The points $P$ and $Q$ are chosen on the side $BC$ of an $acute$$angled$- $triangleABC$ so that $\angle PAB=\angle ACB$ and $\angle QAC=\angle CBA$.
The points $M$ and $N$ are taken on the rays $AP$ and $AQ$, respectively, so that $AP=PM$ and $AQ=QN$. Prove that the lines $BM$ and $CN$ intersect on the circumcircle of the triangle ABC.

I tried this problem and found that,

$\angle AQC=\pi-\angle QAC-\angle ACQ$ & $\angle APB=\pi-\angle ABP-\angle PAB$
$\Rightarrow$ $\angle AQC=\angle APB$ ----(1)
$\Rightarrow$$AQ=QN=AP=PM$ & $BC\parallel MN$ -{by midpoint theorem and eq. (1)}
Also that $\triangle ABC\sim \triangle QAC \sim \triangle PBA$

I can't do after this.
Sorry for not providing with figure.
PS: Please give only analytic proofs.

  • $\begingroup$ Proving sum of opposite angles of $ABFC$ are $180^\circ$ should do the trick. (Where F is the point of intersection of BM and NC) $\endgroup$ – SmarthBansal May 10 '18 at 18:37
  • $\begingroup$ SmarthBansal- Yes, but I don't get there. $\endgroup$ – Love Invariants May 10 '18 at 18:39
  • $\begingroup$ What's $AD$, $DN$? Do you mean $AQ=AN$? $\endgroup$ – SmarthBansal May 10 '18 at 18:42
  • $\begingroup$ SmarthBansal- yes. $\endgroup$ – Love Invariants May 10 '18 at 18:43
  • $\begingroup$ Don't abuse $…$ notation for italic text (as opposed to formula symbols). Use *…* for that instead. $\endgroup$ – MvG May 10 '18 at 19:50

[As pointed out, the following proof is incorrect. See below for the correct version given by @maxim.]

According to your finding:- (1) $AQ = … = AP$; and (2) $\triangle QAC \sim \triangle PBA$,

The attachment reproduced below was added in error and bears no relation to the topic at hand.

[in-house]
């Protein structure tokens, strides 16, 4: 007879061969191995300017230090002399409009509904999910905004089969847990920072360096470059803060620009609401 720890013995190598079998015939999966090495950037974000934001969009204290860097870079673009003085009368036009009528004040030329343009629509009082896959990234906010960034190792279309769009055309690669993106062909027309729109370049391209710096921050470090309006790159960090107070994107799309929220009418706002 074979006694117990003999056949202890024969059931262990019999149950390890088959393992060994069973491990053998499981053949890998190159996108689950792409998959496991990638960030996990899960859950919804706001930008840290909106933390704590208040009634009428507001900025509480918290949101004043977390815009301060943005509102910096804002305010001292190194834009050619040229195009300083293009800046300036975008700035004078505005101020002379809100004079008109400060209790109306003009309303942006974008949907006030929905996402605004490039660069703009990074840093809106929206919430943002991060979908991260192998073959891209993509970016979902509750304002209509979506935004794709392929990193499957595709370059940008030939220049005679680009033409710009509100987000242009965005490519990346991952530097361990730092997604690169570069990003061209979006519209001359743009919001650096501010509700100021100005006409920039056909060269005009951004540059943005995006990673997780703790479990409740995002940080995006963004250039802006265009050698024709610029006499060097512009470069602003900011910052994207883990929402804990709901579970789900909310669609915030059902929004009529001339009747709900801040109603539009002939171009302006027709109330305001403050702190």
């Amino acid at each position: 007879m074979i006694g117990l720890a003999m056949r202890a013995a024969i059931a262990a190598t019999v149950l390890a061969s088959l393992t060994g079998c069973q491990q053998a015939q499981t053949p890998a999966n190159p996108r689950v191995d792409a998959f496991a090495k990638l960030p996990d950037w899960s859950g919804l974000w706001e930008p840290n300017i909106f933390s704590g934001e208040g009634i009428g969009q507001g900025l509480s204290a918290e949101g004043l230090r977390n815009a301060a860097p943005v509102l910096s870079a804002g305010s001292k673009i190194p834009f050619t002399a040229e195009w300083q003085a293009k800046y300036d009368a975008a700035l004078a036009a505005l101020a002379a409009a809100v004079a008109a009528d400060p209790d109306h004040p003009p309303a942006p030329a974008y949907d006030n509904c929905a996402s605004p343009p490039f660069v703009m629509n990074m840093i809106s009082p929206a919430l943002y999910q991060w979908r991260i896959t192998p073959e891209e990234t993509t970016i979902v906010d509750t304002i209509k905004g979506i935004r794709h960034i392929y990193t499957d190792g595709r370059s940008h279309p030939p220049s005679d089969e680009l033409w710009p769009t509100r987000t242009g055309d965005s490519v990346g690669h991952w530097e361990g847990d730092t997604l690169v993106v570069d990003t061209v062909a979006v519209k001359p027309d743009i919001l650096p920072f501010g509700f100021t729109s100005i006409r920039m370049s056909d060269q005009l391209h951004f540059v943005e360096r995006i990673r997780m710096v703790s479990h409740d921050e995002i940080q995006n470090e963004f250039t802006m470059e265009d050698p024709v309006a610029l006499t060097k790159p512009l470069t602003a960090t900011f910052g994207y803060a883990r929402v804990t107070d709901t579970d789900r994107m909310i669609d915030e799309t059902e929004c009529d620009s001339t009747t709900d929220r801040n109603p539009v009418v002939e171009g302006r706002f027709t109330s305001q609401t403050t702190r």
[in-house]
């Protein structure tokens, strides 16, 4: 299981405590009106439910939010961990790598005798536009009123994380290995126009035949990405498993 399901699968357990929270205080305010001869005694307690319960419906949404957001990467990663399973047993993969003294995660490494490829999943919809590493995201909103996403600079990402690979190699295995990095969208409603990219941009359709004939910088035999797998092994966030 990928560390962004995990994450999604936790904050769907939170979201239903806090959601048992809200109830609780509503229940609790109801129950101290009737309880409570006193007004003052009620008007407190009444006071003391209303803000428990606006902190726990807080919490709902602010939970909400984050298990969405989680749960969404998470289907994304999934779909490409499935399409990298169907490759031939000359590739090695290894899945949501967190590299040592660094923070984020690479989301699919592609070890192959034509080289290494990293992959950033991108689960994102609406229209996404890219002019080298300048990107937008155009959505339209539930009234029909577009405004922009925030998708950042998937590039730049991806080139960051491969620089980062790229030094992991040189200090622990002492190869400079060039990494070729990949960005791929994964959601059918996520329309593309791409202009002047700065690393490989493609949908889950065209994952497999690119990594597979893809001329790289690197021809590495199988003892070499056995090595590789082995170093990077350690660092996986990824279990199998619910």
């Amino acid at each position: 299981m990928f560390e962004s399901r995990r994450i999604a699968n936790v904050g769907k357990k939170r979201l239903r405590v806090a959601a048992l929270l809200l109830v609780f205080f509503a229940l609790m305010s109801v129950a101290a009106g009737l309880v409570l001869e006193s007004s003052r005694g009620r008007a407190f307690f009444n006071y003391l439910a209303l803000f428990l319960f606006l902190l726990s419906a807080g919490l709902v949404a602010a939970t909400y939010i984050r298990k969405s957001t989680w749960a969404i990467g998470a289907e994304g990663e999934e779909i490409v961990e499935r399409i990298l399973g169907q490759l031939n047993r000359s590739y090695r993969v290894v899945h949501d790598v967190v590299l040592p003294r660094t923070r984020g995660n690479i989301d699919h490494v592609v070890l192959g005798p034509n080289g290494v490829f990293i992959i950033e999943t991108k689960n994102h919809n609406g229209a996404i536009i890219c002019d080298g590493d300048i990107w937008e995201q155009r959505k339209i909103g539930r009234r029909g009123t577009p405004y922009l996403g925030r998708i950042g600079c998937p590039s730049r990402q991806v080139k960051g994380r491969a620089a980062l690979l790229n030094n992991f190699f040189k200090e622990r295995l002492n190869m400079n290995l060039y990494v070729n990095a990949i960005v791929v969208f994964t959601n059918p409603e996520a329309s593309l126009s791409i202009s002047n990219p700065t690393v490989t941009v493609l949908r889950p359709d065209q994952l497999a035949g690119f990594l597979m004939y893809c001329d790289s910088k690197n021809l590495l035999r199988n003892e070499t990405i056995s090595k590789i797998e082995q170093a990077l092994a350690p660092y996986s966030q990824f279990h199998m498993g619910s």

we can say that $\triangle QAC \cong \triangle PBA$. This means $AC = AB$. In other words, $\triangle ABC$ is isosceles. Then, the figure must be re-drawn as below:-

enter image description here

After forming the red circle (centered at P, radius = AP, diameter = AM), we have $\angle AYM = 90^0$. Similarly, $\angle AYN = 90^0$. Also, $\angle AZB = 90^0$.

Since $90^0 = t + x_1 = t + x_2 = t + x_3$, X is another end point of the diameter of the circle ABC. Result follows by observing that CN will cross AY also at X by symmetry.

  • $\begingroup$ @Mick- Thank you. $\endgroup$ – Love Invariants May 13 '18 at 13:47
  • $\begingroup$ @LoveInvariants you are welcome. $\endgroup$ – Mick May 13 '18 at 13:56
  • $\begingroup$ It's not true that $AB$ has to be equal to $AC$. $\triangle QAC \sim \triangle PBA$ and $AP = AQ$ doesn't imply that. $\endgroup$ – Maxim Jun 8 '18 at 13:52
  • $\begingroup$ @Maxim I must have overlooked the problem. Will leave it there for the moment. $\endgroup$ – Mick Jun 8 '18 at 19:07

From $\triangle ABP \sim \triangle CAQ$, we have $AP/BP = CQ/AQ$, therefore $MP/BP = CQ/NQ$, and $\triangle MBP \sim \triangle CNQ$ by side-angle-side. Then, from $\triangle ABM$, $\beta + \gamma + \delta + \epsilon = \pi$, and $ABRC$ is cyclic.

$\triangle ABC$ does not have to be acute-angled.

  • $\begingroup$ Your version saves me time in rectifying mine. $\endgroup$ – Mick Jun 16 '18 at 8:14

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